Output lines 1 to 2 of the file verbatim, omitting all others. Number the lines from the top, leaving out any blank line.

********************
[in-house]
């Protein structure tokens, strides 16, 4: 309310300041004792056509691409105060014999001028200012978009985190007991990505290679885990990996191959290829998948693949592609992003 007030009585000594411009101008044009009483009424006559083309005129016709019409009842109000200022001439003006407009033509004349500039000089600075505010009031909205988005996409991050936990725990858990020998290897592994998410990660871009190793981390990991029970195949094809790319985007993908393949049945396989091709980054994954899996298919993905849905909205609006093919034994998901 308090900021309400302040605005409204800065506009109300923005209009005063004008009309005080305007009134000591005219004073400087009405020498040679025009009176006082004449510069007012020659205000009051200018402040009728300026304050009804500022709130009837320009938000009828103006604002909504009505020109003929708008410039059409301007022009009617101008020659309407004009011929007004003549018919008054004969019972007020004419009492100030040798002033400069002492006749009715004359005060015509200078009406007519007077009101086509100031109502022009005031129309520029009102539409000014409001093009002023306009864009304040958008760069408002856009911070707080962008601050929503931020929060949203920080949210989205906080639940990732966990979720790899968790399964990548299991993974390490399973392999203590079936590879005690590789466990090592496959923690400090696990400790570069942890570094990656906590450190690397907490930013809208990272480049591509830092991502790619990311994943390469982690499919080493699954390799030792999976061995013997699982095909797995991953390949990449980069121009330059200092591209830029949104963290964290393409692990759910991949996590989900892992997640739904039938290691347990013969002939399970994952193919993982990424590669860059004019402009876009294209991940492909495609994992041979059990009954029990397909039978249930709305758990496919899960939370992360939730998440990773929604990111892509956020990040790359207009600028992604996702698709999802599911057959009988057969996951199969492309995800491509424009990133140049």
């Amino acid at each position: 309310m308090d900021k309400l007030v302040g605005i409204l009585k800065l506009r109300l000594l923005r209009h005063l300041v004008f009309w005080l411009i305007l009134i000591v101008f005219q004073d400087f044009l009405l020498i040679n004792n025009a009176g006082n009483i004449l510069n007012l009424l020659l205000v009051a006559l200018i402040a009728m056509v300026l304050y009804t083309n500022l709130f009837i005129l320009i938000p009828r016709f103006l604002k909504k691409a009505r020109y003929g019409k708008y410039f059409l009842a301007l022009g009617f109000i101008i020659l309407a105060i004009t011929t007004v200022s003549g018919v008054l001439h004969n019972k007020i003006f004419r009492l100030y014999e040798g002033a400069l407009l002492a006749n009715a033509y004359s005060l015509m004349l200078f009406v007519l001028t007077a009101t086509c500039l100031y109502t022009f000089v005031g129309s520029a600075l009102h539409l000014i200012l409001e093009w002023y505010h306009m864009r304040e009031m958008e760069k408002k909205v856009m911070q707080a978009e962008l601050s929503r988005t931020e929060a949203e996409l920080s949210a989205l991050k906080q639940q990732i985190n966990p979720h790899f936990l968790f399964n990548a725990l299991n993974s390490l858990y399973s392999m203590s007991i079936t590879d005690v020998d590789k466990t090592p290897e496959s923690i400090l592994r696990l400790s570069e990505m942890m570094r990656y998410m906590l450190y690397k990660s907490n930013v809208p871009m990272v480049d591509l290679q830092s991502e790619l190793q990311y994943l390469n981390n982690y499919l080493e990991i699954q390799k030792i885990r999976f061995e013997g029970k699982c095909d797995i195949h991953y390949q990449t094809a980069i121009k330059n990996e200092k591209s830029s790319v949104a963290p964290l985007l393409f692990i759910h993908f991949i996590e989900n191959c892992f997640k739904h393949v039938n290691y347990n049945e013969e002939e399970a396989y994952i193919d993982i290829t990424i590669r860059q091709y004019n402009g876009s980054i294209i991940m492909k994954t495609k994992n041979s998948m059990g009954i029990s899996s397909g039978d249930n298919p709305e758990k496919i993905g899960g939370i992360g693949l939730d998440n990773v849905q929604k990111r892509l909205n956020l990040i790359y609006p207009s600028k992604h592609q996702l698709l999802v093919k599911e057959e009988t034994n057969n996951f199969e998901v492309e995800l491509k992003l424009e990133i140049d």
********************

[in-house]
């Protein structure tokens, strides 16, 4: 309310300041004792056509691409105060014999001028200012978009985190007991990505290679885990990996191959290829998948693949592609992003 007030009585000594411009101008044009009483009424006559083309005129016709019409009842109000200022001439003006407009033509004349500039000089600075505010009031909205988005996409991050936990725990858990020998290897592994998410990660871009190793981390990991029970195949094809790319985007993908393949049945396989091709980054994954899996298919993905849905909205609006093919034994998901 308090900021309400302040605005409204800065506009109300923005209009005063004008009309005080305007009134000591005219004073400087009405020498040679025009009176006082004449510069007012020659205000009051200018402040009728300026304050009804500022709130009837320009938000009828103006604002909504009505020109003929708008410039059409301007022009009617101008020659309407004009011929007004003549018919008054004969019972007020004419009492100030040798002033400069002492006749009715004359005060015509200078009406007519007077009101086509100031109502022009005031129309520029009102539409000014409001093009002023306009864009304040958008760069408002856009911070707080962008601050929503931020929060949203920080949210989205906080639940990732966990979720790899968790399964990548299991993974390490399973392999203590079936590879005690590789466990090592496959923690400090696990400790570069942890570094990656906590450190690397907490930013809208990272480049591509830092991502790619990311994943390469982690499919080493699954390799030792999976061995013997699982095909797995991953390949990449980069121009330059200092591209830029949104963290964290393409692990759910991949996590989900892992997640739904039938290691347990013969002939399970994952193919993982990424590669860059004019402009876009294209991940492909495609994992041979059990009954029990397909039978249930709305758990496919899960939370992360939730998440990773929604990111892509956020990040790359207009600028992604996702698709999802599911057959009988057969996951199969492309995800491509424009990133140049």